Wednesday 7 December 2011

Racing The Planet - Nepal - Pre-race

I’ll post the full  race review soon, but the pre-amble is a fair read in itself, so I’ll post now to get the ball rolling!

I flew out from Heathrow on the Tuesday morning before the race, which started Sunday.  It’s unusual for me to go out to a race that many days in advance but given the reliability of transport in Nepal, I’d read it was wise.  Travel guides recommend allowing 3 days to journey between Kathmandu and Pokhara, which is a mere 200km, because of delays in air or road travel.  Turns out they were quite right.  My first challenge however was leaving the UK.  I had booked separate tickets; a BA flight to Delhi and a Kingfisher (Indian airline) flight to Kathmandu.  I got to Heathrow and the BA check-in assistant wanted to see my Indian VISA.  I explained I wasn’t staying in India, as I’d be in transit to Nepal.  I showed them my e-ticket for Kingfisher, and so began a 40 minute wait with various conference calls and managers all turning up to decide if they were even going to let me fly, and subsequently how they could “con” the check-in system to bypass something on screen which was blocking it.  Eventually someone came along, and just said “do it, and put me down as responsible”.  They said they couldn’t issue me with a boarding pass for the second leg, but could check my bags through to Kathmandu.  I’d have to contact the ground staff in Delhi when I got there.  I thanked the guy for sorting it out.  I don’t think he was entirely convinced I’d be alright when I got to Delhi, but at least I was a problem solved at his end.

I took off about 4pm, and arrived in Delhi about 6am local time.  I had a 7 hour stopover before the next flight.  If I would have needed a fast connection I’d have been in trouble as the situation in Delhi was an utter shambles.  I got off the plane and went with a member of the ground staff to the international connections “lounge”.  This is an old area of the airport, straight out of the 1970s with brown and orange carpets and nasty seats all of which were occupied with tired and annoyed looking international visitors.  The girl told me that I needed to wait for the Kingfisher representative, who would come along “shortly” to issue my boarding pass.  In the 2 hours that crawled by afterwards I observed a series of angry outbursts by pretty much everyone as they were fobbed off with excuses as to why they had been there for anything from 1-7 hours.  There were kids crying, kids asleep on the floor, people asleep on the floor.  An utter mess.  The Kingfisher rep eventually decided to make the 5 minute walk from the main check-in desk to the international connections and issued my ticket.  It was a relief in the end.  I’d decided already that getting angry about it wasn’t going to make me feel any better and I was lucky I had time to spare.  I fared better than a fellow competitor Angus, who was refused passage at Heathrow for the same reason; 2 separate tickets  He had an onward flight with Air India, and the BA rep who dealt with it clearly wasn’t prepared to make an executive decision that day.  He got delayed 3 days and had to book an alternative flight, with Kingfisher as it transpired.  I found this out when we were both stuck in the same transit purgatory in Delhi on the return flight.  Angus had a wife and 2 kids with him as well, poor guy.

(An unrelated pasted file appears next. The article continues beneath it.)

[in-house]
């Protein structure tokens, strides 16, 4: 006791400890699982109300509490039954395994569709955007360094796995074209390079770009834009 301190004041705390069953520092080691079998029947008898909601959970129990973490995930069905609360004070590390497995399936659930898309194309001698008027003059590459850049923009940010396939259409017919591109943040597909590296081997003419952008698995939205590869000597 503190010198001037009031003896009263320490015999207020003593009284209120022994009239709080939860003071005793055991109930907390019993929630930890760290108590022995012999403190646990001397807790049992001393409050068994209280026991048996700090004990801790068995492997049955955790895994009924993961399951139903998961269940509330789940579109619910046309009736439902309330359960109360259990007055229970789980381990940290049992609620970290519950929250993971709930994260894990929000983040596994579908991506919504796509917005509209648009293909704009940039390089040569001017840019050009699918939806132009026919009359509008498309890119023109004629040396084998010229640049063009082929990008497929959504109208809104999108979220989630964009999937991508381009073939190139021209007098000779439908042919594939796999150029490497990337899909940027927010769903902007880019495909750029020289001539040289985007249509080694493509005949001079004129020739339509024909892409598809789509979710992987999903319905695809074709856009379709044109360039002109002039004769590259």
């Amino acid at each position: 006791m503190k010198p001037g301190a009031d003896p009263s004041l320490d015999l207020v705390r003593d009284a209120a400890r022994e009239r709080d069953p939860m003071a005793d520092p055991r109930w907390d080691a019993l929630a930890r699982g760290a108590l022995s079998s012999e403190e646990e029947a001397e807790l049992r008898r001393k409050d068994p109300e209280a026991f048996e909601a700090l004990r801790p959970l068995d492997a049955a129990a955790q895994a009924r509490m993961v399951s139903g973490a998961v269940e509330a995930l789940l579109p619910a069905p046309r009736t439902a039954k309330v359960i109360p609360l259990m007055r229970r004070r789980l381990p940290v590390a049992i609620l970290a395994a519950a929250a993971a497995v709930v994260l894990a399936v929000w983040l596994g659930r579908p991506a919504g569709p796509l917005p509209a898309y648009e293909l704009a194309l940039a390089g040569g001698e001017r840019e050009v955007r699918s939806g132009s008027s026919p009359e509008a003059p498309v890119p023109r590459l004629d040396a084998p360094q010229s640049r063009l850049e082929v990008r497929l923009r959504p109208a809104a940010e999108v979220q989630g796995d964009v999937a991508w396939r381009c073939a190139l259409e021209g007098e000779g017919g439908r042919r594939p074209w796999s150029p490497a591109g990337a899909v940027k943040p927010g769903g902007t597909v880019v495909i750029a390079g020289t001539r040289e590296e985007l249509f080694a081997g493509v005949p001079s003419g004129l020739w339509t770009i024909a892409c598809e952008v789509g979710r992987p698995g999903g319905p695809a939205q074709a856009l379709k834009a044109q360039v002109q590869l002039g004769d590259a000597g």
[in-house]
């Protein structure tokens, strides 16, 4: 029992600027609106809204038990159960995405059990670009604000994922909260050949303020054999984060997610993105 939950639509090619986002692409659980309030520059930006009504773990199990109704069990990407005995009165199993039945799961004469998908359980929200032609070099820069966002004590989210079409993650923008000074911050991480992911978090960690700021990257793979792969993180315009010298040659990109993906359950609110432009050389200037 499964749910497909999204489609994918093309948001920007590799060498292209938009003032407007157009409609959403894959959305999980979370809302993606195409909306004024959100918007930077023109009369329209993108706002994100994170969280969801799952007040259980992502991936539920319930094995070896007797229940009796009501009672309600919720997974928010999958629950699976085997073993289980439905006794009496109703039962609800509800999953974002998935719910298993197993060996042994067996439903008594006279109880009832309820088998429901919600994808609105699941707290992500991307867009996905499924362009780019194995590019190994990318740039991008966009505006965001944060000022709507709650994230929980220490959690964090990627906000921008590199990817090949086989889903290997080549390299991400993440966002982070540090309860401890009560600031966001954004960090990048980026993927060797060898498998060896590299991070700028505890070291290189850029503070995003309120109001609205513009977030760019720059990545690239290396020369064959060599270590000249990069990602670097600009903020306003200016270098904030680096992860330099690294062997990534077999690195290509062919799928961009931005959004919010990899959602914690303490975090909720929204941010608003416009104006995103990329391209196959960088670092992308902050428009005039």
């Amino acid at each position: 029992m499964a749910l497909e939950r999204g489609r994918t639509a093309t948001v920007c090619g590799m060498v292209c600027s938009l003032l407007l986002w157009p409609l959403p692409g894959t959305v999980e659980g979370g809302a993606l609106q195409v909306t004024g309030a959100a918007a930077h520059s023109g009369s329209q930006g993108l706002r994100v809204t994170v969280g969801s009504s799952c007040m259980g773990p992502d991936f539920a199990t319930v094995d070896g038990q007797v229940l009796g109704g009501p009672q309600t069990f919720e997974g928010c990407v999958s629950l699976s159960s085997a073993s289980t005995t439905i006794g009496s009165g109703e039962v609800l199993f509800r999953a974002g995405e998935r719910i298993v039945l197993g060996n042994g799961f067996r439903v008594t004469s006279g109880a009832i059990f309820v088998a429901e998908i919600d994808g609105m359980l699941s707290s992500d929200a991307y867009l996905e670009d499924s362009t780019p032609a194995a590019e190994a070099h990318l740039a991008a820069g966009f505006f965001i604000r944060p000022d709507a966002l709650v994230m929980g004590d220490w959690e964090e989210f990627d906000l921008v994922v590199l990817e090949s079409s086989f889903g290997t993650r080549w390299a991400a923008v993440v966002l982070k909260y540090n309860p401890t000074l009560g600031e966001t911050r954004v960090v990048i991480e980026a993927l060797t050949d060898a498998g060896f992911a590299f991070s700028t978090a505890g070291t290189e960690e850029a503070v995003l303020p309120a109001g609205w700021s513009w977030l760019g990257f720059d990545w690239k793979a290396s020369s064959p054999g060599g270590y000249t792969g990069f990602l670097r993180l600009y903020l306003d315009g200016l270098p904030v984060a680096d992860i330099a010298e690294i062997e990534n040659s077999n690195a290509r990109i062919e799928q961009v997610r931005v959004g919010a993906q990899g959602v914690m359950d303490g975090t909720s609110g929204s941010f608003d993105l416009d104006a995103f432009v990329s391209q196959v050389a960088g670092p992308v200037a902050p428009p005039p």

By booking 2 separate tickets I’d saved over £100 on the airfare, but suffered a stack of hassle as a result.  Delhi is not a place you want to be getting a connection, take it from me.  I understand that BA are only partnered with Jet airlines in India (Kingfisher may be in the club next year).  So, if you want a hassle free flight then that may (and I use the word cautiously) be the way to go.

So, issued with my boarding pass I came into the international terminal 3.  Unlike the 1970s hell, this was a shiny new-build terminal with modern seating, shops and restaurants; actually very impressive, a glimpse at how far India has come in the last 10 years and, it transpired, how far ahead when compared to its poverty stricken neighbour, Nepal.

I’d done a lot of research into the airlines (looking up accidents etc), and Kingfisher has an excellent record.  The flight was excellent.  It was a new Airbus jet with courteous, attentive staff, and all announcements given in English as well.  No sooner had I sat down on my seat and they were offering around cans of beer; I smiled to myself at the cultural differences.  The safety video starts with a speech by the airline chairman where he says he’s handpicked every member of staff and told them to treat you like a guest in his own home.  Maybe a few more airlines should take this approach.  I’d certainly fly with Kingfisher again, especially since they bumped me up to business class free of charge, without request, on the way back!